Blues Legends Buddy Guy, Jimmie Vaughan and Charlie Musselwhite Skillfully Take Over the Hollywood Bowl (SHOW REVIEW)

On a perfect summer evening in Hollywood, legendary guitarist Buddy Guy headlined a stacked lineup of veteran bluesmen at one of the world’s most beautiful music venues. Guy, along with Jimmie Vaughan and Charlie Musselwhite, took over the historic Hollywood Bowl on August 7, 2019, to the cheering delight of thousands of fans.

It was a night filled with classic blues music. The three legends and their talented bands performed songs rooted in Chicago, Memphis and Austin, while honoring all styles of the blues.

Vocalist and harmonica ace Charlie Musselwhite opened the festivities. The 75-year-old Blues Music Hall of Famer, 35-time Blues Music Award winner and 11-time Grammy nominee showed his skills during a brief, but memorable set. Musselwhite blasted on a variety of harmonicas and displayed his distinctive vocals on “I’m a Stranger” and “Strange Land.” Guitarist Matt Stubbs played a few exceptional solos during the set.

Jimmie Vaughan, the 68-year-old four-time Grammy winner, came out next and launched into an instrumental as his eight-piece band filled the air with sweet sounds. The three-piece horn section (Michael Rinta on trombone, Doug James on baritone sax and Al Gomez on trumpet) played tight arrangements and excellent solos that complemented the stylish Vaughan solos that careened out of his custom-designed Fender Stratocaster. 

The band played a couple of tunes from Vaughan’s new album of covers called Baby Please Come Home. Vaughan and the band turn Lefty Frizzell’s country-tinged doo-wop song “No One to Talk to (But the Blues)” into a wailing, horn-filled, rapid-fire blues number. Larry Davis’ 1958 blues standard “Texas Flood” has been part of Vaughan’s repertoire for years and it also serves as a tribute to his younger brother Stevie Ray, who was closely associated with the tune.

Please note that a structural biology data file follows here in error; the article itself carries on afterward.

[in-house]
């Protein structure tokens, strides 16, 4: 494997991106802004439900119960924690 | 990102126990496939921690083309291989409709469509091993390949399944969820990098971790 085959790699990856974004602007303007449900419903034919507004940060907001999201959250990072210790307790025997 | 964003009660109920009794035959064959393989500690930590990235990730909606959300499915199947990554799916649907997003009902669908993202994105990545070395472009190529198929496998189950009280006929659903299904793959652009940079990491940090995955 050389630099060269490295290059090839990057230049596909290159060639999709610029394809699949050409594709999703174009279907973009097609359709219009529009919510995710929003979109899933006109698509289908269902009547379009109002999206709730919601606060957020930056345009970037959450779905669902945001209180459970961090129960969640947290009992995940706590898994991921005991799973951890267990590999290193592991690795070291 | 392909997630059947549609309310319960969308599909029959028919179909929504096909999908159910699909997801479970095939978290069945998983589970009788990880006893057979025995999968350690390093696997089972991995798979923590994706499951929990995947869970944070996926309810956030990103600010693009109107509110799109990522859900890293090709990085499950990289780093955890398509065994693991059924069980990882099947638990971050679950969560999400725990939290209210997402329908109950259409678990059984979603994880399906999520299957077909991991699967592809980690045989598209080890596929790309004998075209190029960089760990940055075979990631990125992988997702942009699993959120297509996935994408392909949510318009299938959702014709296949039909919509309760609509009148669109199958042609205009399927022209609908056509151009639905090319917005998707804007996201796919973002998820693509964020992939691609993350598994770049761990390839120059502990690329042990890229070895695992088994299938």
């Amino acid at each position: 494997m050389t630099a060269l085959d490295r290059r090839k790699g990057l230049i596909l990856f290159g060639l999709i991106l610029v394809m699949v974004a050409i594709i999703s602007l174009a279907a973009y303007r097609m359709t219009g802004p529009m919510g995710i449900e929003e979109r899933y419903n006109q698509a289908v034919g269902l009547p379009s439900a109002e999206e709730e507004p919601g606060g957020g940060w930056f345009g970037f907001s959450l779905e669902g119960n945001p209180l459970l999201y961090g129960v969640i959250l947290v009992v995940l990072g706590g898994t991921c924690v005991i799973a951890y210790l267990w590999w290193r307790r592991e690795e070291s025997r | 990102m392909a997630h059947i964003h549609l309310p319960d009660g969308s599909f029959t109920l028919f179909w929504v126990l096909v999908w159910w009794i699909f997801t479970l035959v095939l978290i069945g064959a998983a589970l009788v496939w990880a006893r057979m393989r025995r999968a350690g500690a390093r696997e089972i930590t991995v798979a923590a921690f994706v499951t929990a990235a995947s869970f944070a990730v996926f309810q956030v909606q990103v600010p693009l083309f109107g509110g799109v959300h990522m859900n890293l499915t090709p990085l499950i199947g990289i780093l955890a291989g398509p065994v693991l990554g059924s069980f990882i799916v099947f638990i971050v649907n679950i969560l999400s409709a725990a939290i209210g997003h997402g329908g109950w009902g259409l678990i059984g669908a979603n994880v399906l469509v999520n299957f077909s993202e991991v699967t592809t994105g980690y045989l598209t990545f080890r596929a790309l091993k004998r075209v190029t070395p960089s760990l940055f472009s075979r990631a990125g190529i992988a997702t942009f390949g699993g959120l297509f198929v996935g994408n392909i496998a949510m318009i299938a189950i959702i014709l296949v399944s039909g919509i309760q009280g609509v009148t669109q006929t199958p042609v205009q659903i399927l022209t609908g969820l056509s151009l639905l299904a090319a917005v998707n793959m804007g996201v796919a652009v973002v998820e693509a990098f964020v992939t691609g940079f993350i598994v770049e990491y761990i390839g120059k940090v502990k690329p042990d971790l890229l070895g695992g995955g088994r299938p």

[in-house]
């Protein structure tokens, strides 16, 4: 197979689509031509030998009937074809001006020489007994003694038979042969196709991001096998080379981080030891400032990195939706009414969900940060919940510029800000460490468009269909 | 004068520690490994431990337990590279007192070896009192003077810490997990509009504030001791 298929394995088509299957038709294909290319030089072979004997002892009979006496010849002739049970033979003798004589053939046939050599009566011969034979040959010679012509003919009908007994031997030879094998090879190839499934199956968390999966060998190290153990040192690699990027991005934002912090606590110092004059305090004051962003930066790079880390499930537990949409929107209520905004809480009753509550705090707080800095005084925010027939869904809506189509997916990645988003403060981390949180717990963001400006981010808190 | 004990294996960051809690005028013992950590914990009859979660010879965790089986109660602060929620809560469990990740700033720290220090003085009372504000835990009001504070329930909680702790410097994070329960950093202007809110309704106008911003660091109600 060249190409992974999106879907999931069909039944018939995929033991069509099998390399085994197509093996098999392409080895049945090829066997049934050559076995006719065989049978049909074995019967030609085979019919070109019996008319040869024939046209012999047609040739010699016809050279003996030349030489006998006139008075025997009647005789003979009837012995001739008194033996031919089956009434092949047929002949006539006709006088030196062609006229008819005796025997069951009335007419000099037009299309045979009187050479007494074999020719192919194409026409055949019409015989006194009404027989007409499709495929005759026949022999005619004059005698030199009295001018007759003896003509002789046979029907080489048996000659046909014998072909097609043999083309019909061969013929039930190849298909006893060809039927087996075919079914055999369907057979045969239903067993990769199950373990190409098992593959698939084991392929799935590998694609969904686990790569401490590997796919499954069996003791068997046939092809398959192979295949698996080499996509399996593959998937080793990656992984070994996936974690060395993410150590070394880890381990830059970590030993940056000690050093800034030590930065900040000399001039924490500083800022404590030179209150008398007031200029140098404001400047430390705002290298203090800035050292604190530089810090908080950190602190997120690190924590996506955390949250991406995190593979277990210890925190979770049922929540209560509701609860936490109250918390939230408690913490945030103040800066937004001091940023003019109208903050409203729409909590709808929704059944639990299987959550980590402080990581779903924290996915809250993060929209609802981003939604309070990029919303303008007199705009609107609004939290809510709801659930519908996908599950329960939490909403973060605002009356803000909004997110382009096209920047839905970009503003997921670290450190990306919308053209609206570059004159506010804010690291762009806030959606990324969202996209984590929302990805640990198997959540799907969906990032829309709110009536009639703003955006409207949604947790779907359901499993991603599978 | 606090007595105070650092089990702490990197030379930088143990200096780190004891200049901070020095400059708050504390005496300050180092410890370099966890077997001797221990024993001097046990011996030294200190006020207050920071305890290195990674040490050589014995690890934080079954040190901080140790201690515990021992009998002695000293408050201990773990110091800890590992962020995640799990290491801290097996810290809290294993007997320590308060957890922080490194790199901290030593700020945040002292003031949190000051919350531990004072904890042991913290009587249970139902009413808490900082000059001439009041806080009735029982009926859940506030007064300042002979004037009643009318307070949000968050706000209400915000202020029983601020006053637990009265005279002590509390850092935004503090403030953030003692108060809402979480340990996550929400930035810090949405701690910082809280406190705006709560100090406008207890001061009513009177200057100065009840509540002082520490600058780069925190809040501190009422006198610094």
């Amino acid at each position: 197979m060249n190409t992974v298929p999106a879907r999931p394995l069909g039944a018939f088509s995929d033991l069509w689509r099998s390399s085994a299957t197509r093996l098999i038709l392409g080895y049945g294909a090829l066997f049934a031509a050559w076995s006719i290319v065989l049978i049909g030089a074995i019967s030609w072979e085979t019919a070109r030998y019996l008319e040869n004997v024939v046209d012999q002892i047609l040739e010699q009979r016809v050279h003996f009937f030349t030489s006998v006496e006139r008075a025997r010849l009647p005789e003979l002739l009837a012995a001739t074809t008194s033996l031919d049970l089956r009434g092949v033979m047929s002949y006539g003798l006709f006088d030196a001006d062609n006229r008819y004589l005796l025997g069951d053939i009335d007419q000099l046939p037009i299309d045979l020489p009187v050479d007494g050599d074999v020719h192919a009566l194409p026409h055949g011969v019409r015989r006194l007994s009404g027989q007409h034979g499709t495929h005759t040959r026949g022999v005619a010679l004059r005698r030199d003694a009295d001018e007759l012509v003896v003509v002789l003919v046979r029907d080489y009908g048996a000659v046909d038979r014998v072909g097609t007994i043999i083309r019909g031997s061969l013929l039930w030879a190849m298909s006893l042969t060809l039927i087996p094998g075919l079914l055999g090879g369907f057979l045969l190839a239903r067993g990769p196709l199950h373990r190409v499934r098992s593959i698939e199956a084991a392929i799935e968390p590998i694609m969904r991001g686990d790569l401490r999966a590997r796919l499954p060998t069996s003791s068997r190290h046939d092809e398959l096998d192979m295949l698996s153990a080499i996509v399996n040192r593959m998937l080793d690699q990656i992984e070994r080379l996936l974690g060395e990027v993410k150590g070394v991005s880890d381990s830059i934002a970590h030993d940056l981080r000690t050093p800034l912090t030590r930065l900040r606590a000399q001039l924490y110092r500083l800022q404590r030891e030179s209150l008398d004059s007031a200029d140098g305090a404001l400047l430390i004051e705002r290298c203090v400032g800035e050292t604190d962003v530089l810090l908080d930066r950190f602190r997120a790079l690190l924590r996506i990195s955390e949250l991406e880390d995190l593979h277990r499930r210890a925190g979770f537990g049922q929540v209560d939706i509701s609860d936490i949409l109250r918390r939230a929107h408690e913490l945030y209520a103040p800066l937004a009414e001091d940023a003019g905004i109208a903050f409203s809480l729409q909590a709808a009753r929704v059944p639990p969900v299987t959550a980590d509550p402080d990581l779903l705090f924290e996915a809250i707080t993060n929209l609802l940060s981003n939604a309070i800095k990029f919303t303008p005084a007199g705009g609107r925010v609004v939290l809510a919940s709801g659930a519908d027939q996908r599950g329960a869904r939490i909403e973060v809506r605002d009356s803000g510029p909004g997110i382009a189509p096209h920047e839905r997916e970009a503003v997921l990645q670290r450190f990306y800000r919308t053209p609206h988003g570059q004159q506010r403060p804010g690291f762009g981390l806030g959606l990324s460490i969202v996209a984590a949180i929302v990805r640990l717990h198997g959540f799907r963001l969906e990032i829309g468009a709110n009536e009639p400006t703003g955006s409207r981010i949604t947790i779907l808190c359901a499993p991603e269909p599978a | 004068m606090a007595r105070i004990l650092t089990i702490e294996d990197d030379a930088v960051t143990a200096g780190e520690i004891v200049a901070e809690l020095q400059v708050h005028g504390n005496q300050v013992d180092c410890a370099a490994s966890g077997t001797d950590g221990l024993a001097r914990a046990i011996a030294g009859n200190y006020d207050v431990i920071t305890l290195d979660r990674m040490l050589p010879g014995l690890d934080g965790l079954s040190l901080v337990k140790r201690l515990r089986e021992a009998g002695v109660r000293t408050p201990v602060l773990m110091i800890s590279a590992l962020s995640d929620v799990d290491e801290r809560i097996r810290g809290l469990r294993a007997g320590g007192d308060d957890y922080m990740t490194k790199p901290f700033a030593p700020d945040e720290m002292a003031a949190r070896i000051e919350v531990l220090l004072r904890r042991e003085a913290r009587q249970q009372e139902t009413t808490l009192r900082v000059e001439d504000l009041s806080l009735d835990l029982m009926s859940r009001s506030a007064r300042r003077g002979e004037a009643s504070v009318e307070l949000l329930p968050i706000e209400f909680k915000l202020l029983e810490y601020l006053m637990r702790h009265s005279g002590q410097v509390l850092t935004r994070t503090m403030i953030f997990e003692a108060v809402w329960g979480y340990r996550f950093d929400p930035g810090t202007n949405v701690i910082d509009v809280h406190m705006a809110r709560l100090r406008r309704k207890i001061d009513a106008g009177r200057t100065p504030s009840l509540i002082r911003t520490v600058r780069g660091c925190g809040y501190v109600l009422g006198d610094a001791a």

Vaughan played to the longtime fans in the crowd when he launched into “The Crawl,” a 1980 song from his old band The Fabulous Thunderbirds. With some theatrical trickery, Vaughan played a solo behind his back and over his head, before closing out the entertaining set.

Headliner Buddy Guy just turned 83 on July 30. He may be the last of the original blues legends (along with Howlin’ Wolf, Muddy Waters and B.B. King) that gained popularity in the 1950s. They brought the uniquely American style of music known as “the blues” to the people and in the ensuing decades. Guy has been a significant influence on modern blues-rockers like Eric Clapton, Stevie Ray Vaughan, the Rolling Stones and many others. He is a member of the Rock & Roll Hall of Fame and an eight-time Grammy winner. 

Still vibrant, hugely talented and full of energy, Guy played several of his classic tunes, along with standards written by his predecessors and contemporary artists. He toyed with the audience throughout the set. In between blistering guitar solos and thunderous vocals, he would tease the crowd about messing (he used a different word) up his lyrics. He also would stop mid-song, after a particularly racy verse and say, “Don’t blame me, I didn’t write it.”